Two decades after Margaret Thatcher was ousted by her own Conservative Party, Blighty’s first woman prime minister remains an instantly recognizable global icon who still sparks sharply polarized passions, particularly in the U.K.
That level of brand awareness should be a gift to the makers of “The Iron Lady.” But given the strength of feeling she evokes, the question is whether anyone, fan or foe, can bear to watch a movie about her.
Damien Jones, producer of the $20 million film, knows from his own family just what a divisive figure Thatcher was.
“One of my grandmothers thought she was the most beautiful woman in the world. The other used to turn off the television whenever she came on,” he recalls.
The media frenzy over the first glimpses of “The Iron Lady” confirms that Britain is as fiercely conflicted as ever between those who regard Thatcher as the greatest leader since Churchill, and those who think she did more damage to the country than anyone since Hitler.
When Jones returned to England after living in America, he couldn’t understand why no one had made a film about such a towering personality. “Who else would you choose as one of the iconic figures of the 20th century?” he asks. “After Princess Diana and the Queen, there’s Mrs. Thatcher.”
He wasn’t motivated by a specific interest in her politics so much as by a belief that she fitted the template of a marketable British star.
“When I saw ‘The Queen’ and how everyone was lauding it, I thought maybe it’s time to try and bring this to fruition,” he says. Pathe, which backed “The Queen,” agreed, especially once the dream casting of Meryl Streep fell into place.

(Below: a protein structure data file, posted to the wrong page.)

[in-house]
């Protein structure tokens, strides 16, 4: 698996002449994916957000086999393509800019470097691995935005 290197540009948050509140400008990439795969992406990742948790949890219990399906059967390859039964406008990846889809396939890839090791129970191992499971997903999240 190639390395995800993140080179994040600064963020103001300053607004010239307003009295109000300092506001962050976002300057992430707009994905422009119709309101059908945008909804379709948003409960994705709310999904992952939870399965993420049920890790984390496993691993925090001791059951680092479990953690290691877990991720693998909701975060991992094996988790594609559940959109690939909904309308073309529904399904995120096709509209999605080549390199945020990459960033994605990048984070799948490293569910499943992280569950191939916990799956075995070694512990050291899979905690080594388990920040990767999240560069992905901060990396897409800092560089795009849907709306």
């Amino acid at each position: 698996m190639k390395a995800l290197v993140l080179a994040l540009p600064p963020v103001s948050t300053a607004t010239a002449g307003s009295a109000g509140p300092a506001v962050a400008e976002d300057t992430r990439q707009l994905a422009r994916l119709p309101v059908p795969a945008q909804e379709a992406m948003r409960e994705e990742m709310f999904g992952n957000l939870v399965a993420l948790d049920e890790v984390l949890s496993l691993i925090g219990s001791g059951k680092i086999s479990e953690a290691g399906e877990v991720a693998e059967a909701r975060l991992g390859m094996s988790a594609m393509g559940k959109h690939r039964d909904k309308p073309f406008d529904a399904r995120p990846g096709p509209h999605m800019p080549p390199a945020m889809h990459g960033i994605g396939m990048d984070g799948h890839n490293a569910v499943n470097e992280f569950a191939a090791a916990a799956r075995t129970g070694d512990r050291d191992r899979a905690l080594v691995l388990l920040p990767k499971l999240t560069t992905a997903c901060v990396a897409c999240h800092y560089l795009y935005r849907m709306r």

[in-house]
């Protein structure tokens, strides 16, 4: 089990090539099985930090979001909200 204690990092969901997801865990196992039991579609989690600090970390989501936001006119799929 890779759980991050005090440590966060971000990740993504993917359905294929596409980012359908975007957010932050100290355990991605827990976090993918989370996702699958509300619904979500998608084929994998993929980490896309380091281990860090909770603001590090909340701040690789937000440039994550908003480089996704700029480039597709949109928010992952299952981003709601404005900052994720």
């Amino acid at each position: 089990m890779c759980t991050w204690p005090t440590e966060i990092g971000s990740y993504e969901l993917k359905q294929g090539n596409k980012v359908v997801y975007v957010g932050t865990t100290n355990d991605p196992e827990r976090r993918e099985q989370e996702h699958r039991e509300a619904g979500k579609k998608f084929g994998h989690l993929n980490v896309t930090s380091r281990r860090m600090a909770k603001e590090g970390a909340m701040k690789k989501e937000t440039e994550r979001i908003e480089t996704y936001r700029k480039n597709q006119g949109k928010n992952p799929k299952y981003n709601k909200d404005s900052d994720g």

Their belief in the Thatcher/Streep combo was borne out by strong pre-sales. To maximize value but also to protect the filmmakers from U.S. influence, Pathe held off American suitors until after shooting, when the Weinstein Co., sniffing Oscars, came aboard for the asking price.
But the U.K. remains the key territory to power the global rollout. The extreme polarization of its audience also makes it the most challenging.
Thatcher’s die-hard supporters have already declared their lack of interest in seeing what a bunch of lefty filmmakers have to say about their heroine. Lord Tebbit, her closest political ally, said she was never the “half-hysterical, over-emotional, over-acting woman” glimpsed in the trailer. Her PR man Tim Bell haughtily described the film as a “non-event.”
On the other hand, it’s equally difficult to imagine many Labour or Liberal voters rushing out to spend an evening with an even partly sympathetic or glamorized portrait of a woman they still regard with revulsion.
It’s hard for people outside the U.K. or even inside the insulated metropolitan bubble of London to grasp the undying tribal hatred that persists for Thatcher in parts of the country worst hit by her policies, notably Scotland and northern industrial cities such as Liverpool and Sheffield.
Extreme websites such as http://www.isthatcherdeadyet.co.uk, with 62,000 likes on Facebook, reflect this depth of feeling. For left-leaning film fans, it’s a conflict between their antipathy to the subject and their desire to witness what is being hailed as a must-see performance. The strident mannerisms that Streep mimics so brilliantly are exactly what Thatcher’s foes find so teeth-grindingly unbearable about her.